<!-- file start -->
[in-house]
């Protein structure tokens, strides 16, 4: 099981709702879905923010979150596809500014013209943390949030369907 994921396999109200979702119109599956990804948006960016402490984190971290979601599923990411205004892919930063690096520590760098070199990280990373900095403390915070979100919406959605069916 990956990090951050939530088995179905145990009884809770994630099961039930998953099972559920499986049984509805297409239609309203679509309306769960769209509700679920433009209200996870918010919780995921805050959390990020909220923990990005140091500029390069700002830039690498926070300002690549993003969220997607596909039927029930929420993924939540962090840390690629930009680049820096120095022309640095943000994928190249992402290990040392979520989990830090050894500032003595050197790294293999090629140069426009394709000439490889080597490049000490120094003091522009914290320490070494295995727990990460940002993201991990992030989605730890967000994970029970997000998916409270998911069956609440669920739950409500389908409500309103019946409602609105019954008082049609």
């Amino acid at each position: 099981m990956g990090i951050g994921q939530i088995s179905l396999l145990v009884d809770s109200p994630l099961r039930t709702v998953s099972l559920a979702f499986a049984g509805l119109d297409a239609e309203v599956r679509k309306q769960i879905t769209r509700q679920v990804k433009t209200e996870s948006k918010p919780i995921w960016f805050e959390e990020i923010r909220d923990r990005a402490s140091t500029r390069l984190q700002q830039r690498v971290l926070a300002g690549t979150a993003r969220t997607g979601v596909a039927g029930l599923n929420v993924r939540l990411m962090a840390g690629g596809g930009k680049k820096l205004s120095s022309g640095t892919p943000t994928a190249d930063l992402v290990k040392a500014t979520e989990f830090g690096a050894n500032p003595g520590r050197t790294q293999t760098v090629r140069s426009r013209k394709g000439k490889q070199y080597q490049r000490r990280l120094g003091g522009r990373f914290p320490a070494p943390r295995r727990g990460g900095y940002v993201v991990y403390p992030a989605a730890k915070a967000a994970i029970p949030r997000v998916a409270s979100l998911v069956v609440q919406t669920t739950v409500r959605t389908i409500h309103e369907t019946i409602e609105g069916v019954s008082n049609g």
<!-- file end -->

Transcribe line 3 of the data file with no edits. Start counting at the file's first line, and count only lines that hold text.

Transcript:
């Amino acid at each position: 099981m990956g990090i951050g994921q939530i088995s179905l396999l145990v009884d809770s109200p994630l099961r039930t709702v998953s099972l559920a979702f499986a049984g509805l119109d297409a239609e309203v599956r679509k309306q769960i879905t769209r509700q679920v990804k433009t209200e996870s948006k918010p919780i995921w960016f805050e959390e990020i923010r909220d923990r990005a402490s140091t500029r390069l984190q700002q830039r690498v971290l926070a300002g690549t979150a993003r969220t997607g979601v596909a039927g029930l599923n929420v993924r939540l990411m962090a840390g690629g596809g930009k680049k820096l205004s120095s022309g640095t892919p943000t994928a190249d930063l992402v290990k040392a500014t979520e989990f830090g690096a050894n500032p003595g520590r050197t790294q293999t760098v090629r140069s426009r013209k394709g000439k490889q070199y080597q490049r000490r990280l120094g003091g522009r990373f914290p320490a070494p943390r295995r727990g990460g900095y940002v993201v991990y403390p992030a989605a730890k915070a967000a994970i029970p949030r997000v998916a409270s979100l998911v069956v609440q919406t669920t739950v409500r959605t389908i409500h309103e369907t019946i409602e609105g069916v019954s008082n049609g």